52

All in the world has a beginning, thus all in the world ha s a mother. To understand the mother is to understand the children. After recognizing the children, return to embrace the mother and live without peril. Close the mouth, shut the gates [to sensory desires] and live without toil.

Open the mouth, meddle in a ctivities, and behold a life beyond saving. Discerning the subtle is called enlightenment. Holding to the gentle is called strength. Use the enlightened, reconnect with the radiant, and live without exposure to peril. This is called the eternal practice.

Tao Te Ching / 14

53

If I understood the subtle, I would follow the great way (tao), fearing only that I might stray. The great way is so navigable, yet the people prefer byways:

The palace is grand, yet the fields are overgrown with weeds, the granaries are empty. Wearing extravagant clothes, carrying sharp weapons, eating and drinking to excess, hoarding wealth and possessions:

That is called the vanity of thieves, surely that is not the great way.

54

What is planted well cannot be uprooted. What is embraced well can not be taken away. Generations will honor this without end. Cultivating this in oneself, virtue (te) becomes real. Cultivating this in family, virtue multiplies. Cultivating this in community, virtue endures. Cultivating this in the state, virtue prospers. Cultivating this in the world, virtue reaches everywhere.

How do I understand the world is so? Through this.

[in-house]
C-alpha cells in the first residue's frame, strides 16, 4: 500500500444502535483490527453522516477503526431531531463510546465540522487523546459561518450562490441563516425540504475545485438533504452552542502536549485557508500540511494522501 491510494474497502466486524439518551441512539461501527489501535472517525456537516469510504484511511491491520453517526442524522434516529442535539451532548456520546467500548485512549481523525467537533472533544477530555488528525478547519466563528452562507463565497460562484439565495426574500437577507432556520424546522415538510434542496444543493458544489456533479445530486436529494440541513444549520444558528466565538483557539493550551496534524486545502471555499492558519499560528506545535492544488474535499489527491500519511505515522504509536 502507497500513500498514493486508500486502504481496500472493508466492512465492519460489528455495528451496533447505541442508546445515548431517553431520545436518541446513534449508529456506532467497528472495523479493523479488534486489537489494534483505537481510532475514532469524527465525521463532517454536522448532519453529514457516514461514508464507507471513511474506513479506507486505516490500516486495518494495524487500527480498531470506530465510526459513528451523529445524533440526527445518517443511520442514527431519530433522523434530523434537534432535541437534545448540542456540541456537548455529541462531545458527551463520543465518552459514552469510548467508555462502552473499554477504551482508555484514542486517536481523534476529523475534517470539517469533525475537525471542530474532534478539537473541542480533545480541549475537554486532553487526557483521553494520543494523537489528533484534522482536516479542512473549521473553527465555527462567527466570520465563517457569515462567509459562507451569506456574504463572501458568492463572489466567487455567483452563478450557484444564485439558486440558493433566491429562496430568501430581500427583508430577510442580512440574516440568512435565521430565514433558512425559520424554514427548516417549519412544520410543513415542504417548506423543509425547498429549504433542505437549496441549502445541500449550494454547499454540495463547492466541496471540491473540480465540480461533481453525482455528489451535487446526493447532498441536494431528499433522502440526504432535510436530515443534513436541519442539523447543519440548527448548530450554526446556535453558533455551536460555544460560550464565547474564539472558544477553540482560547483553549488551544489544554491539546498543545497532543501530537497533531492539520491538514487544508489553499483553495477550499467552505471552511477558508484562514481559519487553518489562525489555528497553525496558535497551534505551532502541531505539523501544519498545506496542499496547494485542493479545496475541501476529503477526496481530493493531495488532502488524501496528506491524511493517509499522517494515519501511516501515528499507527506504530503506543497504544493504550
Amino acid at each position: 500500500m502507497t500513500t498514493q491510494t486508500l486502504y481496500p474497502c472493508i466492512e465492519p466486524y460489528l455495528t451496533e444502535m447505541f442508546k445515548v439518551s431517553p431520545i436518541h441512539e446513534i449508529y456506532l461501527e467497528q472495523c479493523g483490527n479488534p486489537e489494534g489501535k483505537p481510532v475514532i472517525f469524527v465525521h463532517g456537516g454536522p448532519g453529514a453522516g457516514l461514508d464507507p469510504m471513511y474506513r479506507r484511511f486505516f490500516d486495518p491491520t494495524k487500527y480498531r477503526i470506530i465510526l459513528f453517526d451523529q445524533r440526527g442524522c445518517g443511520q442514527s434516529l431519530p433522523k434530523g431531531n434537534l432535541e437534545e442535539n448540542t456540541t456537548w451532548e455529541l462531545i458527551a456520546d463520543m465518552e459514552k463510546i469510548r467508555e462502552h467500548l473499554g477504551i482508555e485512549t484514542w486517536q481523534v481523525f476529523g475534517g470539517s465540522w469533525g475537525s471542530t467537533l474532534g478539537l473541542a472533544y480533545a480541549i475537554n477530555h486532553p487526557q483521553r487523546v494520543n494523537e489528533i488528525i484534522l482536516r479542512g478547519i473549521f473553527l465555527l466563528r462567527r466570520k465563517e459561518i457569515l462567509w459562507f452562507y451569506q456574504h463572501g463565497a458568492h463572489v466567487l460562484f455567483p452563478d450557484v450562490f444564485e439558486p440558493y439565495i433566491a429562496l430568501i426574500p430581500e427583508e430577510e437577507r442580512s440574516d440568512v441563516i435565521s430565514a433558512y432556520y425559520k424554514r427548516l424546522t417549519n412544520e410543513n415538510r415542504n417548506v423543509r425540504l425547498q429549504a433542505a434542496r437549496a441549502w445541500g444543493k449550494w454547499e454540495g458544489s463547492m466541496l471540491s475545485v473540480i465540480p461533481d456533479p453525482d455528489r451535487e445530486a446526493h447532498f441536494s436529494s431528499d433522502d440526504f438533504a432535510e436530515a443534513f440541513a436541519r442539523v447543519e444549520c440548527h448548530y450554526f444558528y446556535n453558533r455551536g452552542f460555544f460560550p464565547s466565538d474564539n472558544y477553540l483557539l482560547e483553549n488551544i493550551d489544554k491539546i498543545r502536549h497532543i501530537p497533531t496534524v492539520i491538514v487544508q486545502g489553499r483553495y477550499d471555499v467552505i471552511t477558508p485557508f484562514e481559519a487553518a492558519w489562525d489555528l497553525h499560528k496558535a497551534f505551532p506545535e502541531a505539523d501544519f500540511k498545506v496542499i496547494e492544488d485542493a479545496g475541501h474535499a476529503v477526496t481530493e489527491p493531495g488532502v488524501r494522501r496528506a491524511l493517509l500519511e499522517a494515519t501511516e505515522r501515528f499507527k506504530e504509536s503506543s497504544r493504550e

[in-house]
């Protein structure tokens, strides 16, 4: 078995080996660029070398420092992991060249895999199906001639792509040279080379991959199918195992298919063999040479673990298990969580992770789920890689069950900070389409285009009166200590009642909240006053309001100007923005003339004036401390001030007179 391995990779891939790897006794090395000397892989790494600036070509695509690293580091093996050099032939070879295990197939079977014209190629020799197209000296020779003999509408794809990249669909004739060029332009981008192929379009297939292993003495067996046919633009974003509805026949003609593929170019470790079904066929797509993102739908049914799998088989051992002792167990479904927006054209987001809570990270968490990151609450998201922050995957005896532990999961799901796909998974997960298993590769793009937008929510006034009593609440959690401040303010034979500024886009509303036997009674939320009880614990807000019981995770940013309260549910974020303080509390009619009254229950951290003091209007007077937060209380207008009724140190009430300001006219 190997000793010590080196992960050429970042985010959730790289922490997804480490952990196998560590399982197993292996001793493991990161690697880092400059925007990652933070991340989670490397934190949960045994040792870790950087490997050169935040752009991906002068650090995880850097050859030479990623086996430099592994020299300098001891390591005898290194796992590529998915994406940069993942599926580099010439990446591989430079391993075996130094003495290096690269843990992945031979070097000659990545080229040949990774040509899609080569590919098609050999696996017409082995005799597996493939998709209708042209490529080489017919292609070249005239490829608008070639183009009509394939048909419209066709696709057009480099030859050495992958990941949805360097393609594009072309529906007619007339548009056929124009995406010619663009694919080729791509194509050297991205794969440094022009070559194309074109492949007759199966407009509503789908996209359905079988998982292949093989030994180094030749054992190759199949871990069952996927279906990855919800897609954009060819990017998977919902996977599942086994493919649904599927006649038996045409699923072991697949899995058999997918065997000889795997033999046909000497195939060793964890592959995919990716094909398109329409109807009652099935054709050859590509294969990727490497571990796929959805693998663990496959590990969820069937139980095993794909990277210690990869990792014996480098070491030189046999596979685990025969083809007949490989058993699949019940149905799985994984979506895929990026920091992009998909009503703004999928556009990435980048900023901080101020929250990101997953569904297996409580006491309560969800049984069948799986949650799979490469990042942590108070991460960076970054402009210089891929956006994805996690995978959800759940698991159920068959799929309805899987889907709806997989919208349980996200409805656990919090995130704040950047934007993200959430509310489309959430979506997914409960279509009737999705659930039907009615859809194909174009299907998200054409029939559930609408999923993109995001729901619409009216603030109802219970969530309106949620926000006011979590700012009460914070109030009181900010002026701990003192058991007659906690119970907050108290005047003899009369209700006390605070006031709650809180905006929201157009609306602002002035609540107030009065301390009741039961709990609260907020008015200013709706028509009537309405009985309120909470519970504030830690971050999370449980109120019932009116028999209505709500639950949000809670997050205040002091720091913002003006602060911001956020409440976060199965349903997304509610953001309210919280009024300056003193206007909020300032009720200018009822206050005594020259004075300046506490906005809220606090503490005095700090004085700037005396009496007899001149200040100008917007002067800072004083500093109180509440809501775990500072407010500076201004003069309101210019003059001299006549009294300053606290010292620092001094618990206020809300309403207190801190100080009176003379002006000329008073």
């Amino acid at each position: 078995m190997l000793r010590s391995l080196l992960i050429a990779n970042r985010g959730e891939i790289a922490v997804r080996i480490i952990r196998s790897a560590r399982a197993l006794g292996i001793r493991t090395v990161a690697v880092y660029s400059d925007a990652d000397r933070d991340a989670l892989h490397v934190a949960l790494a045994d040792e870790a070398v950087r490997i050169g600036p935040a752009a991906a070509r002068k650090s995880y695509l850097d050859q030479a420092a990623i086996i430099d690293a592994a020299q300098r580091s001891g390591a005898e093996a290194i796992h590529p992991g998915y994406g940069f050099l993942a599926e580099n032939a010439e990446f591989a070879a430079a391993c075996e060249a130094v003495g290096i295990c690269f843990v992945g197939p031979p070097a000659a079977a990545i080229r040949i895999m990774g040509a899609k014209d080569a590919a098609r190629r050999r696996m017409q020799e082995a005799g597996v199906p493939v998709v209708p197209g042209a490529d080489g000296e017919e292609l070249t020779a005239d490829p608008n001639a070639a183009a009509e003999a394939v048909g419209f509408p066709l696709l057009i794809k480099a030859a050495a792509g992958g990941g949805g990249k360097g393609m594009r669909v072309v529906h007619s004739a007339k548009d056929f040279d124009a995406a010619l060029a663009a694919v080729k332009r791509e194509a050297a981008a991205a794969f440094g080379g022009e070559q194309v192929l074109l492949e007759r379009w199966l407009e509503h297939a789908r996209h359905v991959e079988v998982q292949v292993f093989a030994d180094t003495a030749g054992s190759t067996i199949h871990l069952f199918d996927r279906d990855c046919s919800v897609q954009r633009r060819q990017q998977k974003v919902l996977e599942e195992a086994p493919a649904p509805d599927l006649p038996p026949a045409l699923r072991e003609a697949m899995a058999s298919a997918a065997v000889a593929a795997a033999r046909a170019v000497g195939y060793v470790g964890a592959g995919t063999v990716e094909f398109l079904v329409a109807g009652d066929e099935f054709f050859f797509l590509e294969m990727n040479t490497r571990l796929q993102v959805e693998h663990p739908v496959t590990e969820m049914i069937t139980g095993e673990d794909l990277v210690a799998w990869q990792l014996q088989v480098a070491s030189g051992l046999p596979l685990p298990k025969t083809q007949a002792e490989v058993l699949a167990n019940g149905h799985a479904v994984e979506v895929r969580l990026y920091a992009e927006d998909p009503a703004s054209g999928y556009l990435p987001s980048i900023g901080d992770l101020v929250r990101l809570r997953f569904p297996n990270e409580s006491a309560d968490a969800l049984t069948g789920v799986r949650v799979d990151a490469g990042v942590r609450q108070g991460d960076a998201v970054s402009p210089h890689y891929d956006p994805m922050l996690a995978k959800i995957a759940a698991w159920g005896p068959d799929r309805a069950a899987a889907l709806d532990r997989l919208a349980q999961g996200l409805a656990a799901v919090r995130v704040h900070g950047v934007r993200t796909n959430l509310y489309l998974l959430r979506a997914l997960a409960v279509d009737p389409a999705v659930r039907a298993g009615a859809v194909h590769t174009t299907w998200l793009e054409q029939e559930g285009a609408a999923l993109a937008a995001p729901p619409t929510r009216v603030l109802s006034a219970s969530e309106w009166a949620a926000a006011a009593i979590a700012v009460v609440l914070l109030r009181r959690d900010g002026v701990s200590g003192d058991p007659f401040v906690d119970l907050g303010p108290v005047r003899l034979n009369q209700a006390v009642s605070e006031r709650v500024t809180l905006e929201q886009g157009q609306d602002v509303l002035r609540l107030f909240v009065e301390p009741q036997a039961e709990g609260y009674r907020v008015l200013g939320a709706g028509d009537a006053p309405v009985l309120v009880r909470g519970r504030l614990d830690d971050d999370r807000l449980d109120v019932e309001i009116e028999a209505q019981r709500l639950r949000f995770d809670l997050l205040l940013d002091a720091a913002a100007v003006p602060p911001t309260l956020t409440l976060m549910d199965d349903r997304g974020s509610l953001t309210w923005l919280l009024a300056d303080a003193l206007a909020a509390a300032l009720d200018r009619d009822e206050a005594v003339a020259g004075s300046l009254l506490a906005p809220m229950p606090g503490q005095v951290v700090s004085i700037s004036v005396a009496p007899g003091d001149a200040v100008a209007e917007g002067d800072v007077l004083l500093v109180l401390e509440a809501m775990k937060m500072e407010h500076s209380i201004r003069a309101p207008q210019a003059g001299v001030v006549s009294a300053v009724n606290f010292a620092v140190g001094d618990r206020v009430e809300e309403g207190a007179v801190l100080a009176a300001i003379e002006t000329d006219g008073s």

55

Possessing virtue (te) in full resembles a newborn child. The venomous creature will not sting. The wild beast will not attack. The bird of p rey will not strike. Though bones are soft and muscles pliant, the grasp is firm. Though unaware of sexual union,

arousal is strong,

the essence of life at its utmost. A newborn wails yet does not grow hoarse, the balance [of breath] at its utmost. To unde rstand balance is to understand the everlasting. Understanding the everlasting is called enlightenment. Rising vitality is called a blessing. Mastering the vital flow is called strength. [When] things rise to an extreme, though, then begins decline. This [ extreme] is not the way (tao). Whatever is not the way soon ends.

56

Those who understand do not speak. Those who speak do not understand. Close the mouth. Shut the gates [to sensory desires] . Dull the edges. Loosen the tangles. Soften the light. Settle with the dust. This is called the mystical union. This cannot be attained while clinging or rejecting, when concerned about gain or loss, while exalted or disgraced. This (mystical union) is the world fully honored.

Tao Te Ching / 15

57